History. The festival is believed to have first been celebrated in the 16th century. The first record of the festival was made by Bossman, Dutch explorer, who traveled to the Gold Coast in the 17th century and observed the festival.
Origin.The origin of the festival was passed on through folklore and involved a hunter, Akpoley, who during expedition, chanced upon some dwarfs dancing in a circle. He observed the dance and upon his return to the town introduced it to his people. This dancing eventually developed into a way to drive the devil and evil spirits from towns and villages. During the festival, the dance is performed ritually by most inhabitant of Axim and surrounding towns.
Festival type. Kundum is both a harvest and religious festival. The start of the festival is based on the day the fruit of a certain palm tree became ripe.
The celebration. Originally, the festival lasted for four weeks but due to modernity, it has in recent years been reduced to eight days. The festivals occur separately in each town that make up the Ahanta paramountcy with town scheduling the Sunday in which their festival will start independent of each other. The celebration consists of three main components:
Festival attire. Nzema chief on palanquin being carried to the festival grounds during Kundum festival at Axim,Ghana
The people who partake in the celebration wear distinctive dress, footwear, and sometimes masks. The festival begins by taking the drums to the five different shrines on outskirts of town. At the shrines, requests for the good of the town are made and rum is poured on the ground as libation.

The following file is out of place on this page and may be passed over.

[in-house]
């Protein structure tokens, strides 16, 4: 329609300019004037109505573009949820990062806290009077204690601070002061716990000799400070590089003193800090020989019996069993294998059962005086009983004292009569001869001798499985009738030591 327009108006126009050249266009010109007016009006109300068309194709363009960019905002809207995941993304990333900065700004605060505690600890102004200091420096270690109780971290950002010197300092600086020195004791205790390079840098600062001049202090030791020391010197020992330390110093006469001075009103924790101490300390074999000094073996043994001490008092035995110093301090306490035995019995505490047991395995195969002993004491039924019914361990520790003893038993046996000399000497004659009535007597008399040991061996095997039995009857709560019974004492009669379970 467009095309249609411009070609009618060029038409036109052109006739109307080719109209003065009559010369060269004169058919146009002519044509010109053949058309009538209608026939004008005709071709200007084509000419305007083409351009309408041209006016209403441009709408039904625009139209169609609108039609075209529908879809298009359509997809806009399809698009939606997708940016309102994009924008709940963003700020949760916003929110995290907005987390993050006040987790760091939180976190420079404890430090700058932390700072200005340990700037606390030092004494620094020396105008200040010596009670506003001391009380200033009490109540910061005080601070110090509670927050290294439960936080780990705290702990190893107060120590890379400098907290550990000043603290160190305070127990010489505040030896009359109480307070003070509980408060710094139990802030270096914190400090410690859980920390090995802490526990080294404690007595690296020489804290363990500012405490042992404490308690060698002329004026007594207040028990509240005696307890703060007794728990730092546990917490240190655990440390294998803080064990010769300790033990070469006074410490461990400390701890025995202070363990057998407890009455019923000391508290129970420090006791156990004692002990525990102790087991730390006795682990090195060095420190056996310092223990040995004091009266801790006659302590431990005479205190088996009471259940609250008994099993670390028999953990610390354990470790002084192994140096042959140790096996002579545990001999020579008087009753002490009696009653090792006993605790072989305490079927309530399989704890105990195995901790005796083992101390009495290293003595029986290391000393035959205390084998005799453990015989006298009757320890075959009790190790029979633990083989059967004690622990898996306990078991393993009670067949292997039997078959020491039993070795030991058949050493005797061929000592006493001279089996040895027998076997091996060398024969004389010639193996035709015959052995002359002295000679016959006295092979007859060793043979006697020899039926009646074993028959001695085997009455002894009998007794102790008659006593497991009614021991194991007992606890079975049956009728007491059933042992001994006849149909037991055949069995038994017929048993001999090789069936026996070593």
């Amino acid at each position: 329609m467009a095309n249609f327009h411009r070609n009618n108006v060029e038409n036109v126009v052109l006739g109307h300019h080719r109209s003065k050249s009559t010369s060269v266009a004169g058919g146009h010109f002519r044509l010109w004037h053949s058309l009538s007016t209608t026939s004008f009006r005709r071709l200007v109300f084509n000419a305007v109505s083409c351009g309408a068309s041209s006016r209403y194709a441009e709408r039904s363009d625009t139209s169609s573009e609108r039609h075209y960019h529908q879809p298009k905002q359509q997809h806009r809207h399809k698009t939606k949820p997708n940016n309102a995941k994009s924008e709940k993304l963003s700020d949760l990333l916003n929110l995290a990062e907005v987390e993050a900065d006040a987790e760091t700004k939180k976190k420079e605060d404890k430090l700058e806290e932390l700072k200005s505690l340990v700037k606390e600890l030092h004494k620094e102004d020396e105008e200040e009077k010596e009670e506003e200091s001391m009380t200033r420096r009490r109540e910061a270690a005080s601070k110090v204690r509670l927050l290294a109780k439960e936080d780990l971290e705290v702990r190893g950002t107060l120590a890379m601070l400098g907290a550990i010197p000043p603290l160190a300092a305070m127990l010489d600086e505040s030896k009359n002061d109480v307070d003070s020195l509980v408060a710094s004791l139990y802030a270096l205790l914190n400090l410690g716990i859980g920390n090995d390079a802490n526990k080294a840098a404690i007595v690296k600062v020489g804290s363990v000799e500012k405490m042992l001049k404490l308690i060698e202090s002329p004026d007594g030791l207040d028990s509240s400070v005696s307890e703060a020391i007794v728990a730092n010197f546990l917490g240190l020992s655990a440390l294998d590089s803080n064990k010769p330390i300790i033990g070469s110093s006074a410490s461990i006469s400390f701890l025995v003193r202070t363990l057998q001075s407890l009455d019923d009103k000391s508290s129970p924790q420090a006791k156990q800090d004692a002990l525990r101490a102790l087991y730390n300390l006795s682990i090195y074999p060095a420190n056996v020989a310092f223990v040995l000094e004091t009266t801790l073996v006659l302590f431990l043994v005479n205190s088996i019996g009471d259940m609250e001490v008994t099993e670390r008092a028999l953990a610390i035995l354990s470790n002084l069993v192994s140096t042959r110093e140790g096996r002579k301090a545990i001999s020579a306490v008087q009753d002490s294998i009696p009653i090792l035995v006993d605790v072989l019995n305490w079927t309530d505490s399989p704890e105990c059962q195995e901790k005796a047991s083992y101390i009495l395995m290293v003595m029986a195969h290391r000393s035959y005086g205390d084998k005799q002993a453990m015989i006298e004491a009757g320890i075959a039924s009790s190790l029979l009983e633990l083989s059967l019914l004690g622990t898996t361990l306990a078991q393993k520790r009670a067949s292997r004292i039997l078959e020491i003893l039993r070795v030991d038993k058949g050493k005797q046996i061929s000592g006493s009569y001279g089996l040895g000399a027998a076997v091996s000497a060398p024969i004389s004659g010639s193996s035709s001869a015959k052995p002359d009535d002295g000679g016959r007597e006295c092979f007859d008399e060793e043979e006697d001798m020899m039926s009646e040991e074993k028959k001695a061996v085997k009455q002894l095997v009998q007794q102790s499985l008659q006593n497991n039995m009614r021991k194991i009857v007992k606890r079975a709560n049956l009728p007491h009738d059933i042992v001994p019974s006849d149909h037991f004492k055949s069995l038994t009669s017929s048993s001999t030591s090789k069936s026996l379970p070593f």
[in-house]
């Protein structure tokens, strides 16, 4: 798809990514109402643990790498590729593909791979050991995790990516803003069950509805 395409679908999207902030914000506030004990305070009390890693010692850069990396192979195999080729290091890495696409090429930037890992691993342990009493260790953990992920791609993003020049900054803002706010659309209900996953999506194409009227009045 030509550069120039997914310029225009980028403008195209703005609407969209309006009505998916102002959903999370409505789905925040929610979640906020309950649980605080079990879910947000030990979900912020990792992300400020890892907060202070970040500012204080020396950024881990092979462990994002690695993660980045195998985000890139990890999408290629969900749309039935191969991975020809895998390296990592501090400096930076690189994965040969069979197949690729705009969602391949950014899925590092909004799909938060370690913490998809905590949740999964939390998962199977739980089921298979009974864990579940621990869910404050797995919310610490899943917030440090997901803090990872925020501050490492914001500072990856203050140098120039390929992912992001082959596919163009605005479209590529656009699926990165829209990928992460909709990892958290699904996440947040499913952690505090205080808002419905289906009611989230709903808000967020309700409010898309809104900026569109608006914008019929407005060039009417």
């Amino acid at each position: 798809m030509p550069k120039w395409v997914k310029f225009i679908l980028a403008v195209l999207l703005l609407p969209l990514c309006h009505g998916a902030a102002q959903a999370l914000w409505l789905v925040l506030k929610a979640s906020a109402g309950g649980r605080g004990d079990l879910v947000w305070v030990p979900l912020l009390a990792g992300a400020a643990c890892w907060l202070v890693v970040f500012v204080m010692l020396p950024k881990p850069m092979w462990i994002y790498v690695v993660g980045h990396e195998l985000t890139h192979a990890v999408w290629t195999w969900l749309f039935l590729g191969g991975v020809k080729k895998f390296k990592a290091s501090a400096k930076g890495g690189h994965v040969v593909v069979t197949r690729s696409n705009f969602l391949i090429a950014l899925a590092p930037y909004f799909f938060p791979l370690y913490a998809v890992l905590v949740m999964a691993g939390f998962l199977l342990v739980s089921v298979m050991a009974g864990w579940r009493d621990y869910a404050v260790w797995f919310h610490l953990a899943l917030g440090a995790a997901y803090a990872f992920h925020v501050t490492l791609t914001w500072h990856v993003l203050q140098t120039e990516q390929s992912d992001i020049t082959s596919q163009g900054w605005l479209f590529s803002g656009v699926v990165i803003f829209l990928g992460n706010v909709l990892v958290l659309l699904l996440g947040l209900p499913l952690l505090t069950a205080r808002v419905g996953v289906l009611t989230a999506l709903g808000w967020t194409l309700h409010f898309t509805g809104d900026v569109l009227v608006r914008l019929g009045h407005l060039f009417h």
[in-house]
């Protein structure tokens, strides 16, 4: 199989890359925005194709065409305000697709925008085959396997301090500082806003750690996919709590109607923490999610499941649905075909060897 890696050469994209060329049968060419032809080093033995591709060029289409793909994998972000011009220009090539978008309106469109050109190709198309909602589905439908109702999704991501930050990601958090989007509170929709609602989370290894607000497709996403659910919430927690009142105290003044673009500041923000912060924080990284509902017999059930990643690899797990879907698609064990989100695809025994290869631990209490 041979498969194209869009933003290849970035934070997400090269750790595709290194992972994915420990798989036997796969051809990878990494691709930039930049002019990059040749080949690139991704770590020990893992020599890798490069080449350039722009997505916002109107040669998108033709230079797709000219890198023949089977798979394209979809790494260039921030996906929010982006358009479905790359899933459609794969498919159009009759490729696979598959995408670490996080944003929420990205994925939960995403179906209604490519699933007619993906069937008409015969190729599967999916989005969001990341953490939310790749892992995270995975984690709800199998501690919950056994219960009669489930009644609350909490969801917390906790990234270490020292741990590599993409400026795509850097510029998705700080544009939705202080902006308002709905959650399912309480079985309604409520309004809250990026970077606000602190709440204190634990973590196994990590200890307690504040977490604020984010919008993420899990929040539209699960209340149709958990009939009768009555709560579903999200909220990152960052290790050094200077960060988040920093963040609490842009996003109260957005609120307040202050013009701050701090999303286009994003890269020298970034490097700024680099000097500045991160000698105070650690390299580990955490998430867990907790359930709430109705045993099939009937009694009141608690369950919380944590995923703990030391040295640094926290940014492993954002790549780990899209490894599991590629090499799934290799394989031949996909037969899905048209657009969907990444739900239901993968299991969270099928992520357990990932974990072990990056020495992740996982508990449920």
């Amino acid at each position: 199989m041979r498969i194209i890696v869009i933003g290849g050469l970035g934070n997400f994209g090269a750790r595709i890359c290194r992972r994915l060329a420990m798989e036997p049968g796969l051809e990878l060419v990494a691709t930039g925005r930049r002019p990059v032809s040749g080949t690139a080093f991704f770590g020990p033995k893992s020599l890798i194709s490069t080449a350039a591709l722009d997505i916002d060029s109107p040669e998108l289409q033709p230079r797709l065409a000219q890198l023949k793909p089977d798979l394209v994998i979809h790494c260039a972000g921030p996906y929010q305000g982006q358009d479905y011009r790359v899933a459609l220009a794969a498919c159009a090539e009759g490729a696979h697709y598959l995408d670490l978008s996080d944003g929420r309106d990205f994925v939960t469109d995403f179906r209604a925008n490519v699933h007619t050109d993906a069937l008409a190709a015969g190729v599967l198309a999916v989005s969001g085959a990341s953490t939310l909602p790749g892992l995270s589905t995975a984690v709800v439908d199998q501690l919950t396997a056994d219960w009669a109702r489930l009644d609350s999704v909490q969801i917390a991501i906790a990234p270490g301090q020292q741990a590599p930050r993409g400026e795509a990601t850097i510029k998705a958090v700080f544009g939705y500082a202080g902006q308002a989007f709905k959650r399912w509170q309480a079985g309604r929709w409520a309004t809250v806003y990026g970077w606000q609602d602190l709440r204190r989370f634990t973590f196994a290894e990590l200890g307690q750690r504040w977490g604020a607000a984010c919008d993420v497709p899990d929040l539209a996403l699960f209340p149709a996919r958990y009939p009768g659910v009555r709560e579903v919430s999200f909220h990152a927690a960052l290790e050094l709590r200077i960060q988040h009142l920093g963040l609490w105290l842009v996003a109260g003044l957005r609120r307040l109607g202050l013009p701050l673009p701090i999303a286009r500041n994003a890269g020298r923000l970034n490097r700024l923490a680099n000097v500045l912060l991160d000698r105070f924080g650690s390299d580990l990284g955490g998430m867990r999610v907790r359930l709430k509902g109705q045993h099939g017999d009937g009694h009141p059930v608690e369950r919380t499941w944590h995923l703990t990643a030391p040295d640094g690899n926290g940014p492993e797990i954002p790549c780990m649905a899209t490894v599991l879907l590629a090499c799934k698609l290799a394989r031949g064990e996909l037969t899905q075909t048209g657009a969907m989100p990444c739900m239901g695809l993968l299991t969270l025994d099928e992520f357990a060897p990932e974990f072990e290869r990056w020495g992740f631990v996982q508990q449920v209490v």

Programme of activities. In the traditional four week celebration the drummers will spend the next three weeks in the outskirts practicing and preparing for the fourth week. No drumming or dancing is done on the Monday of the fourth and final week. The ritual Kundum fire is lit at the chief’s palace and is kept burning throughout the festivities.
The fire serves as a center of activity and heat source for preparing the main festival meal. On Tuesday, sacrifices of fowl or sheep are offered in the stool room. The stool room is a sacred palace where the stool of departed chiefs and elders are kept. All of the sacrifices in the stool room are performed privately by a small designated group.
Finally a public sacrifice of a fowl is performed in the court yard. Singing begins on Tuesday and on Wednesday, the chief joins festivities. He enters on a palanquin accompanied by a parade of people singing and drumming. Each night there is a large meal which culminates in a great feast of the final Sunday. All the food is collectively prepared using the Kundum fire by the women and directed by the elder women.
The remainder of the week is spent performing the ritualized Kundum dancing. There are dances performed by men and others by women and some by other unclassified people. The dancing concludes in front of the castle in Axim. The traditional purpose of the dancing is to drive the evil spirits and devils from the town and therefore preserving another successful year.